• The first approval is to initially install the system (Section 68 approval);
  • The second approval is for ongoing operation of the system

After you obtain these approvals, the council will carry out regular inspections to make sure the system is working properly. Councils can charge inspection fees for this service.

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Swimming Pools / Spa Compliance Certificate

Drowning in swimming pools is a significant cause of preventable death in children under five years of age. Pool owners are required by law to maintain the safety of their pool area and must ensure that children are properly supervised. All pool owners need to be aware of laws.

Do swimming pool laws apply to me?

The Swimming Pools Act 1992 applies to swimming pools and spa pools that are located (or being built) on sites with a residential building, movable dwelling or tourist and visitor accommodation.

If you're the owner of a property with a swimming pool or spa pool, these laws apply to you.

In a strata or community scheme, all of the lot owners jointly own any swimming pool or spa pool that is on common property. The owners corporation (or body corporate) is responsible for ensuring such pools are compliant with the Swimming Pools Act 1992.

The law applies to any excavation, structure or vessel including swimming pools and spa pools that are:

  • capable of being filled with water to a depth greater than 30cm, and
  • used, designed, manufactured or adapted for swimming, wading, paddling or any other human aquatic activity.


Pool owners must register their pools online on the NSW Swimming Pool Register. You can pay a fee to your local council to do this on your behalf.

A certificate of registration will be issued to the pool owner. Go to the NSW Swimming Pool Register website to check that your pool has been registered.


Owners of properties with swimming pools must at all times:

  • ensure that pools are surrounded with a child-resistant safety barrier that separates the swimming pool(s) from any residential building and any place adjoining the property
  • keep closed the doors and gates that provide access to the swimming pool
  • ensure that fences surrounding pools are designed, constructed, installed and maintained to comply with the relevant Australian Standards.

Visit the pool safety checklists page on the NSW Government’s Swimming Pool Register for more information.

Note that portable and inflatable pools that are capable of being filled to a depth of 30cm (300mm) or more must also be surrounded by a swimming pool safety barrier and meet the requirements listed above.

Safety information about inflatable or portable pools is on the inflatable swimming pools page.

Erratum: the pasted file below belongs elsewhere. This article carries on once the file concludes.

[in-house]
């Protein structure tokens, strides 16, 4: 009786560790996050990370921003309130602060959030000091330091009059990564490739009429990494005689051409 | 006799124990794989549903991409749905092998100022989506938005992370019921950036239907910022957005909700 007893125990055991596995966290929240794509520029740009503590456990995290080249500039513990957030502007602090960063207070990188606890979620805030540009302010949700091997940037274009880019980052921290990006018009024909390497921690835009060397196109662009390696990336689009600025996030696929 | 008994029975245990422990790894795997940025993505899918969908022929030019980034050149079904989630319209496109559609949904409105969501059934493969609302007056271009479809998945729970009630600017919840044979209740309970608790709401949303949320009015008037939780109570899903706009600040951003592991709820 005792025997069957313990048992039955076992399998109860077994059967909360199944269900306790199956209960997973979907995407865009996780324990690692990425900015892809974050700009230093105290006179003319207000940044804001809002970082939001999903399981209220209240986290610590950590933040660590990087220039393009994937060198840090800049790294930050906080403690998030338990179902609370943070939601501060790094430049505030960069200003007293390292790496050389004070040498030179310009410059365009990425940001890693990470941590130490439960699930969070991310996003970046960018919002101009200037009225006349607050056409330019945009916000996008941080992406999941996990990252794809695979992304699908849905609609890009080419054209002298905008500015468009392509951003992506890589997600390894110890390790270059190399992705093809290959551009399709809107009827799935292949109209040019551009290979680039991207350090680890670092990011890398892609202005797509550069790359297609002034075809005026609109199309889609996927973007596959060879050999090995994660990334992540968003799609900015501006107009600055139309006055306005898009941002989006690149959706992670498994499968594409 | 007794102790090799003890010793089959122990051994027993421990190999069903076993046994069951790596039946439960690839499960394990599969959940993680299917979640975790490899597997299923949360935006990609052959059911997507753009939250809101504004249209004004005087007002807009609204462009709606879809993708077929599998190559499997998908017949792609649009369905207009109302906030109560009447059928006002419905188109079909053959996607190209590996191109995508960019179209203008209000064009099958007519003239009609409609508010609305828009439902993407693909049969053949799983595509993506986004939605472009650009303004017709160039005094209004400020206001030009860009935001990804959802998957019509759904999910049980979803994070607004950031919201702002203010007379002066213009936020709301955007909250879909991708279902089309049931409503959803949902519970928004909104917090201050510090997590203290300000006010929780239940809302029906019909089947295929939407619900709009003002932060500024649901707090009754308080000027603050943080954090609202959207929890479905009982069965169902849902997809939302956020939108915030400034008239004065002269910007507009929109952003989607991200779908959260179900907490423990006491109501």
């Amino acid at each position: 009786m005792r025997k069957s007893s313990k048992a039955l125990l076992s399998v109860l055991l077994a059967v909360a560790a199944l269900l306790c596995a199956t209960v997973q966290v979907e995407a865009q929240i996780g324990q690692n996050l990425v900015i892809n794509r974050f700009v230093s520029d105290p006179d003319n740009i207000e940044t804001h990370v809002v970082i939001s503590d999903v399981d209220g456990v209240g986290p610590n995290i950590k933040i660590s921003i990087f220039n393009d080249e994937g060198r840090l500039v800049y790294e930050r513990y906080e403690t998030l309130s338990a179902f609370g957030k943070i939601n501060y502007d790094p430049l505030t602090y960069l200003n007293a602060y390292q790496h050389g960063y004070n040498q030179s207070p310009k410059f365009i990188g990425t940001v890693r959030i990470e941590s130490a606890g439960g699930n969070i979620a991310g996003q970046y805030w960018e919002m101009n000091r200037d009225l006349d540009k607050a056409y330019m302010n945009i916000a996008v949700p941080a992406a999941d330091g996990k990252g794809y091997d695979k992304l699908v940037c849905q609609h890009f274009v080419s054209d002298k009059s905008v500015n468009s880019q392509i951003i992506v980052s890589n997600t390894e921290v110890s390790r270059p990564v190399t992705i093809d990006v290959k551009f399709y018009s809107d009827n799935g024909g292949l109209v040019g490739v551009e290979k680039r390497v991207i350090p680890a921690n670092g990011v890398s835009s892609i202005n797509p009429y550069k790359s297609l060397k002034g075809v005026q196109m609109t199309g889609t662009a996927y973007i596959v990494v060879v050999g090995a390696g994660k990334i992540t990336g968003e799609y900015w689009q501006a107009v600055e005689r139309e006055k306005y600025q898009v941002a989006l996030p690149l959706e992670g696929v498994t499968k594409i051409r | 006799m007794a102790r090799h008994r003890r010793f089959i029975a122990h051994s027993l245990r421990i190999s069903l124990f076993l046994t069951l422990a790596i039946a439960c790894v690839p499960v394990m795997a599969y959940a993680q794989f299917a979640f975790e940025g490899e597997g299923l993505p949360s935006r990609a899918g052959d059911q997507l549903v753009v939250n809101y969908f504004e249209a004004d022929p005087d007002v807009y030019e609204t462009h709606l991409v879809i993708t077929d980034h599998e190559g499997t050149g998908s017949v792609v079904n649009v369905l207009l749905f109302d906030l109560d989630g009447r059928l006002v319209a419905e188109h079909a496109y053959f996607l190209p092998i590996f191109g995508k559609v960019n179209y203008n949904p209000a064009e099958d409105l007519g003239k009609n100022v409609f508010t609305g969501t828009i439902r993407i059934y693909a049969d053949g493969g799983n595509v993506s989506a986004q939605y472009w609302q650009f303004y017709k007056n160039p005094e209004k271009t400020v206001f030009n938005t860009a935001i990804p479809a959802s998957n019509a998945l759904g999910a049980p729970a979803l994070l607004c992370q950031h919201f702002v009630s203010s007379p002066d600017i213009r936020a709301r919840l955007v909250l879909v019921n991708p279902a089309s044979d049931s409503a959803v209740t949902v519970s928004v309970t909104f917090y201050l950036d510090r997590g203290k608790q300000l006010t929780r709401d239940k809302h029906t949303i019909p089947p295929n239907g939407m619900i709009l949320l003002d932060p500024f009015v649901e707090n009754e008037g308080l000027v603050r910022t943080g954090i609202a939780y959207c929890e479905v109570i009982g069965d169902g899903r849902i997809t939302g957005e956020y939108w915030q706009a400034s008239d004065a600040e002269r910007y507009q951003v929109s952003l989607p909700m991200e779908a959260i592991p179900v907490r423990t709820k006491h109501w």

CPR Signage

In case of an emergency the law requires that you have a cardiopulmonary resuscitation (CPR) sign displayed near your pool.

You can buy a CPR sign from your local pool shop, council or community organisations such as St John Ambulance, the Australian Red Cross or Royal Life Saving.

The sign must be in good condition and able to be read easily from 3 metres.

From 1 September 2019, new CPR signs come into effect. From this time, all new pools must use the updated signage.

Owners of existing pools aren't required to update their signage unless the pool barrier is substantially altered or rebuilt.

Signage for pools under construction or renovation

For pools under construction a sign must be displayed that states: “This swimming pool isn't to be occupied or used”.

The sign must be displayed at all times while the pool is under construction and only removed once a certificate of compliance or occupation certificate has been issued.

Council and registered swimming pool inspectors (certifiers) can inspect swimming pool and spa pool barriers and issue a certificate of compliance if the barrier meets requirements or a non-compliance certificate if does not meet barrier requirements.

Pool owners should contact Council or a private certifier early, to allow time to organise an inspection before renting or selling a property. A certificate of compliance is valid for three years.

Visit the NSW Swimming Pool Register website to check if a certificate of compliance has been issued already for a particular property.

Your pool can generally be inspected in the following circumstances:

  1. Where the inspection is compulsory because of the property type (multi-occupancy or tourist and visitor accommodation.
  2. As part of a local council’s adopted inspection program
  3. At your request, for example, prior to the sale or lease of your property

In the case of 1 and 2 above, Council will contact you. In the case of 3 above, you will need to contact Council or a accredited private certifier to arrange an inspection of your pool to obtain either a compliance or non-compliance certificate.

Self-assessment checklists can be accessed via NSW Swimming Pool Register. To find the right self-assessment checklist you will need to know a few things about your pool:

  • When was it built or installed?
  • If the pool fence or means of access to the pool was substantially rebuilt or altered, when did that last occur?
  • What type of pool do you have - indoor? spa pool? outdoor? portable?
  • Was the pool built before 1 July 2010. If so, the rules are different if you have:
    • a waterfront property,
    • a small-sized property (less than 230 square metres)
    • or a large property (over 2 hectares)


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Last modified: 04 Jul 2023